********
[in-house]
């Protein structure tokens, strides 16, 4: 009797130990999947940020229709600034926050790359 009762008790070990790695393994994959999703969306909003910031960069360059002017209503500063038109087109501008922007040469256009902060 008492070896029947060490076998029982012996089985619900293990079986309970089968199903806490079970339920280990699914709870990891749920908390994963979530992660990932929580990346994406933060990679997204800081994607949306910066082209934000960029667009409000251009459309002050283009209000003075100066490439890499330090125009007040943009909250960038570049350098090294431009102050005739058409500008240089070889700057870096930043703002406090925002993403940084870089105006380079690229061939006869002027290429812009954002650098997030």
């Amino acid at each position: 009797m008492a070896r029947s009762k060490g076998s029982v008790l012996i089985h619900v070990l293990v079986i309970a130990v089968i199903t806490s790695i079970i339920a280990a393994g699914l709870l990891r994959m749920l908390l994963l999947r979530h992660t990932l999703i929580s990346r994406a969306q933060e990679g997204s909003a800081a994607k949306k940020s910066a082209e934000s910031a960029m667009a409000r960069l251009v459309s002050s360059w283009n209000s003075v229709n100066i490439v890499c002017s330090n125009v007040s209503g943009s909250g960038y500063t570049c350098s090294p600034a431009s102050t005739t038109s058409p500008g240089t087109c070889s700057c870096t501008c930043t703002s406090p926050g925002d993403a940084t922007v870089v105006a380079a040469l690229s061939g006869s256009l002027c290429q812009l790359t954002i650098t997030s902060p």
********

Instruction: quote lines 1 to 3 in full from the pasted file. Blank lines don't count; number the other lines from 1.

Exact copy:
[in-house]
């Protein structure tokens, strides 16, 4: 009797130990999947940020229709600034926050790359 009762008790070990790695393994994959999703969306909003910031960069360059002017209503500063038109087109501008922007040469256009902060 008492070896029947060490076998029982012996089985619900293990079986309970089968199903806490079970339920280990699914709870990891749920908390994963979530992660990932929580990346994406933060990679997204800081994607949306910066082209934000960029667009409000251009459309002050283009209000003075100066490439890499330090125009007040943009909250960038570049350098090294431009102050005739058409500008240089070889700057870096930043703002406090925002993403940084870089105006380079690229061939006869002027290429812009954002650098997030």
């Amino acid at each position: 009797m008492a070896r029947s009762k060490g076998s029982v008790l012996i089985h619900v070990l293990v079986i309970a130990v089968i199903t806490s790695i079970i339920a280990a393994g699914l709870l990891r994959m749920l908390l994963l999947r979530h992660t990932l999703i929580s990346r994406a969306q933060e990679g997204s909003a800081a994607k949306k940020s910066a082209e934000s910031a960029m667009a409000r960069l251009v459309s002050s360059w283009n209000s003075v229709n100066i490439v890499c002017s330090n125009v007040s209503g943009s909250g960038y500063t570049c350098s090294p600034a431009s102050t005739t038109s058409p500008g240089t087109c070889s700057c870096t501008c930043t703002s406090p926050g925002d993403a940084t922007v870089v105006a380079a040469l690229s061939g006869s256009l002027c290429q812009l790359t954002i650098t997030s902060p």